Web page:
This paper seeks to address the notion of writing, and language, as 'spatialising' practices. To open up and exemplify this subject I will work several texts together, in particular, two Australian texts. One is a novel, and the other a counter-history. The introduction to the latter, Paul Carter's The Road to Botany Bay,1 details a certain spatial practice, a practice he names as 'spatial history'. Carter's project can be read as a methodological practice for critical analysis and intervention within historical texts. It deconstructs historically mapped space; releasing space from the bonds of colonial and historical discourses. It liberates these places by transforming them once again into space and making them available for (re)writing.
The novel is Marion Campbell's Not Being Miriam. This text is not an historical narrative with closed spaces. It constantly plays with the notion of space, (re)articulating it in a number of ways. It continually performs (as a work of the text) its own 'spatial histories'. This practice articulates a way of using space as an available category for writing. Space is used as a malleable and plastic category. This paper, in part, is an attempt to explore the possibilities and limits of spatial analysis by exploring the possibility of a different writing engagement with the text Not Being Miriam.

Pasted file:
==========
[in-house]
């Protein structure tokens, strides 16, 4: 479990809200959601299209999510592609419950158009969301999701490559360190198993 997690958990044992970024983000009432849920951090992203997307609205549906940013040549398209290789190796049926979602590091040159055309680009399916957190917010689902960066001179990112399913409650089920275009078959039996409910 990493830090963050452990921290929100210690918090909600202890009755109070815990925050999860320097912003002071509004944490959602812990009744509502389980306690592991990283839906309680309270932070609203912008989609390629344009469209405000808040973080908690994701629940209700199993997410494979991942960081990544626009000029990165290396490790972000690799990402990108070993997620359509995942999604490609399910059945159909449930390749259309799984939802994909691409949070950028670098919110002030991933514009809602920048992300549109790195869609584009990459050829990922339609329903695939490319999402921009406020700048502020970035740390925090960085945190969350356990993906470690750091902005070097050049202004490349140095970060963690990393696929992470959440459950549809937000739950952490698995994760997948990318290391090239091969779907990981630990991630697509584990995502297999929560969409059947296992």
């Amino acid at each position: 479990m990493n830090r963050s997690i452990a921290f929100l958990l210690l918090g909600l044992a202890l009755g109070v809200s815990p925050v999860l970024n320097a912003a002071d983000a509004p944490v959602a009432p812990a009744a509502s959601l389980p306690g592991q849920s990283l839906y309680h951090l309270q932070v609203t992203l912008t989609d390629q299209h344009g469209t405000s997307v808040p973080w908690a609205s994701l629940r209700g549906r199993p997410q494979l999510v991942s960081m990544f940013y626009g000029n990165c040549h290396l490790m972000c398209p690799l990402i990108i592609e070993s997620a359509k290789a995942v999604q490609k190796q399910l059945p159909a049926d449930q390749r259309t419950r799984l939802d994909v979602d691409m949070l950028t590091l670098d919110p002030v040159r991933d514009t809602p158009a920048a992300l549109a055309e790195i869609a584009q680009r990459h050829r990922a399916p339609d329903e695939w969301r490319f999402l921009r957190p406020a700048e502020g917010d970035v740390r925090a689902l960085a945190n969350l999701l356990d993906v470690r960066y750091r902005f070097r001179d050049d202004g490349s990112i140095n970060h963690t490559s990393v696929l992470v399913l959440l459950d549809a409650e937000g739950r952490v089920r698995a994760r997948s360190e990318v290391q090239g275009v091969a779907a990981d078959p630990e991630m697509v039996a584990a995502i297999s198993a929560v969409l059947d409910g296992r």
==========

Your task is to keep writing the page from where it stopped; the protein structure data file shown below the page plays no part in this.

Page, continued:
The Limits of 'Spatial History'
Paul Carter's project needs rethinking and extension in order to apply it to more complex texts than the 'historical narratives' he specifies for 'Spatial History'. The first problem is the restricted field of application which produces a fixity in the relations of the reader/analyst/spatial historian to the text.
The 'spatial history' project is articulated against a specific kind of text, one that is unselfconsciously constituted within the singularity of a specific linear and historical discourse. This kind of text always admits, in fact requires, an exteriority on the part of the reader. 'Spatial history' works, in the first instance, by excluding the reader from the seemingly impenetrable surface of the text/history and looks for the gaps/lacuna which may provide the means of (re)entry. 'Spatial history', essentially, has a single function: it creates a 'new' space, or rather it unveils or recovers a space from beneath the discursive grid of the colonial mapping process and de-scribes it. This new space of possibility (for re-scribing) disrupts the closed historical space, it has the form and function of an archaeology, it re-enters history and in so doing articulates the possibility of its rewriting.
In this writing I am primarily interested in the spatial practices of writing, language and narrative. I have two major concerns in this context, one relates to the ethics and methodology of re-articulating and re-writing a new space, or a space liberated from the bonds of other discourses. The other concerns the application of the notion of 'spatial history' to texts that cannot be conventionally constituted in terms of an historical text. Marion Campbell's Not Being Miriam is exemplary for these purposes. I would argue that this text, in its process and concerns, not only articulates its own spatial practices but does so selfconsciously.
Histories and Geographies
In the first instance, I would like to differentiate more explicitly between two spaces: the closed historical space that is the object of Carter's project and the new space of potential, what might be called a geographic space.